• Identify the full nature and size of the audience. What sort of venue? Will the video be projected or are students going to crowd around a laptop? As with in-school visits, it is worth knowing if any participant(s) has any special needs that you should be aware of.
  • Children’s writers and illustrators should specify which key stages and ages they are comfortable addressing and identify what titles the children have read and topics/themes they are working on. Insist (particularly if you offer a free or subsidised visit) that your books are available to borrow and read after the session, that the children have read at least one of your titles, and that they have prepared questions. Remember – if the school has read the book, this frees you up for a more engaging Q&A rather than delivering a set talk.
  • Make sure that the organiser understands that you need to see and hear the audience. Ideally, ambient noise should be kept to a minimum (no shouting out questions en masse!) and a microphone used.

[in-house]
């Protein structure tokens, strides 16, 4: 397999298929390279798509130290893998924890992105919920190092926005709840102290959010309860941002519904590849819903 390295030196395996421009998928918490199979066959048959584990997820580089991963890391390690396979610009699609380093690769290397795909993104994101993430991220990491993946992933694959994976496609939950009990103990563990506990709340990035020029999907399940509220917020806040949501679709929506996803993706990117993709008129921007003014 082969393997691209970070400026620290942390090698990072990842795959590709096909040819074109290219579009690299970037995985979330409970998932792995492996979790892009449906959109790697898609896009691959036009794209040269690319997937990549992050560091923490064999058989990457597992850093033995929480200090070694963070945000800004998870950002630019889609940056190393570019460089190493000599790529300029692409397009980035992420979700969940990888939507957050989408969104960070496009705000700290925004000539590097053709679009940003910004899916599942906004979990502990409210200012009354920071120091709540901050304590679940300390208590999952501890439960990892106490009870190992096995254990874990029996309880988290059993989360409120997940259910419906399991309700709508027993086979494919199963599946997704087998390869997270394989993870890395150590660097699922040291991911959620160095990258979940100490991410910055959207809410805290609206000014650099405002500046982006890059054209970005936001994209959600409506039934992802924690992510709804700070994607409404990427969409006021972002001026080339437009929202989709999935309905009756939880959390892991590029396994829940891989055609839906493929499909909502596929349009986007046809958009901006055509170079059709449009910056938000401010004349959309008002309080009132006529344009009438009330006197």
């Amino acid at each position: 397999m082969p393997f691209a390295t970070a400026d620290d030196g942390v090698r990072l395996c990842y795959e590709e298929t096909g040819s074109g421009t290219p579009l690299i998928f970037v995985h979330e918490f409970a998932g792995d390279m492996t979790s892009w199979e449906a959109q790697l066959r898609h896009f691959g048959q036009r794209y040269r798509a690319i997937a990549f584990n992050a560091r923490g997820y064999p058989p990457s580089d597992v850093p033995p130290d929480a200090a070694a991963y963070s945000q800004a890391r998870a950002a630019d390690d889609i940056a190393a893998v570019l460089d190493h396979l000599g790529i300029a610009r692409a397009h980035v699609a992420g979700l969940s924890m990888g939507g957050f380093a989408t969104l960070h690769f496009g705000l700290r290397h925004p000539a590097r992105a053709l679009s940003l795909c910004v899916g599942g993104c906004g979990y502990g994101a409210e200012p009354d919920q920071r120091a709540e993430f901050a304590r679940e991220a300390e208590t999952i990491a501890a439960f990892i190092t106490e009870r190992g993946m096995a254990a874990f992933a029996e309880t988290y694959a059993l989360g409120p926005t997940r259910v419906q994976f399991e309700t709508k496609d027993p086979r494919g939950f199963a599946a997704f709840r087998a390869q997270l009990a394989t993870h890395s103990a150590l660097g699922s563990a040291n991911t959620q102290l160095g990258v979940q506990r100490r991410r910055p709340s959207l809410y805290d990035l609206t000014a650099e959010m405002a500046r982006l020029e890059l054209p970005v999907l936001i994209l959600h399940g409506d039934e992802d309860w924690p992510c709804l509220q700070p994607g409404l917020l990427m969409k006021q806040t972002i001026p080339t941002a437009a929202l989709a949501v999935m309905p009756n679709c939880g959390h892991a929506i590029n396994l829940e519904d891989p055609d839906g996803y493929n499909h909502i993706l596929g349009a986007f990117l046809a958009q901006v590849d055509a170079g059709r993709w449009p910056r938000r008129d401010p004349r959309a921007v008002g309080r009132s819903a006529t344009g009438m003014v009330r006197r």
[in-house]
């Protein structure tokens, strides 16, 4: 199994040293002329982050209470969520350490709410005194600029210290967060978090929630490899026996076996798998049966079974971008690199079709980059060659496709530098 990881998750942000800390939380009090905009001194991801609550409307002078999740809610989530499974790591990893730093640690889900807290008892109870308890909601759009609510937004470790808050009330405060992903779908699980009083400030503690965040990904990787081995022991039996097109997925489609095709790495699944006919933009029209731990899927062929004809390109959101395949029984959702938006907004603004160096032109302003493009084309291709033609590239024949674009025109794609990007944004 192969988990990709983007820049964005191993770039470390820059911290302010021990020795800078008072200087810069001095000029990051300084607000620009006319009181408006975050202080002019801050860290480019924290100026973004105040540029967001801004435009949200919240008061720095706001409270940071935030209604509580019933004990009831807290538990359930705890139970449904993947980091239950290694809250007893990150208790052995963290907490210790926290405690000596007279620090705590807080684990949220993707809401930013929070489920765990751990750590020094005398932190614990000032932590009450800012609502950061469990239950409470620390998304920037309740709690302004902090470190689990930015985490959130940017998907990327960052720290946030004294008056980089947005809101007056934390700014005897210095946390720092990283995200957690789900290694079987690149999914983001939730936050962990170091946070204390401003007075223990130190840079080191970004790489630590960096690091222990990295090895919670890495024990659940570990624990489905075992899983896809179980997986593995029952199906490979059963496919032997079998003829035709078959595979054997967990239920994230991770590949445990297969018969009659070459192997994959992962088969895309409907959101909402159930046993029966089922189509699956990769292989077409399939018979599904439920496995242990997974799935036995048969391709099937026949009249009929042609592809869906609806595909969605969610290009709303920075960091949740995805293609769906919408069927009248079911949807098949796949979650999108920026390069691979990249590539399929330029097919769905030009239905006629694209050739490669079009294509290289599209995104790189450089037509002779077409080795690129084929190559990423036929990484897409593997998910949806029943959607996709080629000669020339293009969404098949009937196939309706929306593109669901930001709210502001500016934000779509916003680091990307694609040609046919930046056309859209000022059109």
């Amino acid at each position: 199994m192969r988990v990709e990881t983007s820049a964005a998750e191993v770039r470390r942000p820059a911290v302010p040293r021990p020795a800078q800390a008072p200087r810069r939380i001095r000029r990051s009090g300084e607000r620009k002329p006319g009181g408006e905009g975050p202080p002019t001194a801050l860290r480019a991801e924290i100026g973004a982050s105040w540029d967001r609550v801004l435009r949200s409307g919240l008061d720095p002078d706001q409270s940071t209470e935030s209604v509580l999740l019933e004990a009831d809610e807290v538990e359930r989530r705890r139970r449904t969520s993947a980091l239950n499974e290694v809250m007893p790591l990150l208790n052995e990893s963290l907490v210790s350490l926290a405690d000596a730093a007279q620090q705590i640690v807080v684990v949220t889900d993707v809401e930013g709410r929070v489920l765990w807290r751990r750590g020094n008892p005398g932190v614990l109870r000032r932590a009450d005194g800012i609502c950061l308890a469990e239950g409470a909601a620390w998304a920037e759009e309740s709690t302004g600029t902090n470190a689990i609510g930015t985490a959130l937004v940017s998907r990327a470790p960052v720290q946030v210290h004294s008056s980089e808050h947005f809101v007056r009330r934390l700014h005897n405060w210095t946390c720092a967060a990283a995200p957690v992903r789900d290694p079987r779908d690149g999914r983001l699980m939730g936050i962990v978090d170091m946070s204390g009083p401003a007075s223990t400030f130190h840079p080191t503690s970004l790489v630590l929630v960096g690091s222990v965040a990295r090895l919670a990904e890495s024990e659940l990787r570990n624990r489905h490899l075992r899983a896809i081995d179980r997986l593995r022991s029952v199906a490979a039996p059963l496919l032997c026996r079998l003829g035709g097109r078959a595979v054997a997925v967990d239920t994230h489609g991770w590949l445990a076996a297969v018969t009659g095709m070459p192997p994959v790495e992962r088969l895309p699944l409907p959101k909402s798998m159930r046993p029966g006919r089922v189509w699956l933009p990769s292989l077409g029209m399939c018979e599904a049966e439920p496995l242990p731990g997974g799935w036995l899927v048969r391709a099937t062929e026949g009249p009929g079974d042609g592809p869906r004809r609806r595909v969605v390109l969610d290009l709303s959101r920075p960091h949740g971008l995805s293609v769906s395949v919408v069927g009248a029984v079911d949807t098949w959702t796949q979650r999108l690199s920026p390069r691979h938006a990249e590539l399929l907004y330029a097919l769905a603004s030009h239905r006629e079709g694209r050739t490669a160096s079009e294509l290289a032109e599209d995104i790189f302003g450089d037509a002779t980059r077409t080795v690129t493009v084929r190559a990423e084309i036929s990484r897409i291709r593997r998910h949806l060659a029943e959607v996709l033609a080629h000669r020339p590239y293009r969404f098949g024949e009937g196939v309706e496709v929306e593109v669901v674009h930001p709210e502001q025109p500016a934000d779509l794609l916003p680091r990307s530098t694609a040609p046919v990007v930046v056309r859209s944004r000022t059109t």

• Clarify whether books are to be sold around the visit. Send posters, book lists and order forms in advance. You may wish to offer a discount for bulk-buys. Send additional materials (worksheets, quizzes etc) so they arrive in time for your appearance.

On the day:

  • Check the camera and sound your end before the start and what can be seen in your background. Tidy and remove any personal items. Most authors put a bookshelf behind them and arrange their books or merchandising (plush characters etc) so that they are front-facing.
  • Check the connection in the room well in advance so there is time to resolve any glitches.
  • Agree who’s going to ask questions from the group and ascertain how near or far they have to be at the microphone to be heard.

Then enjoy it!

© Jo McCrum

For more detailed information, particularly on offering school visits and for further information on directories, databases and resources, see the Guide to Virtual Author Visits.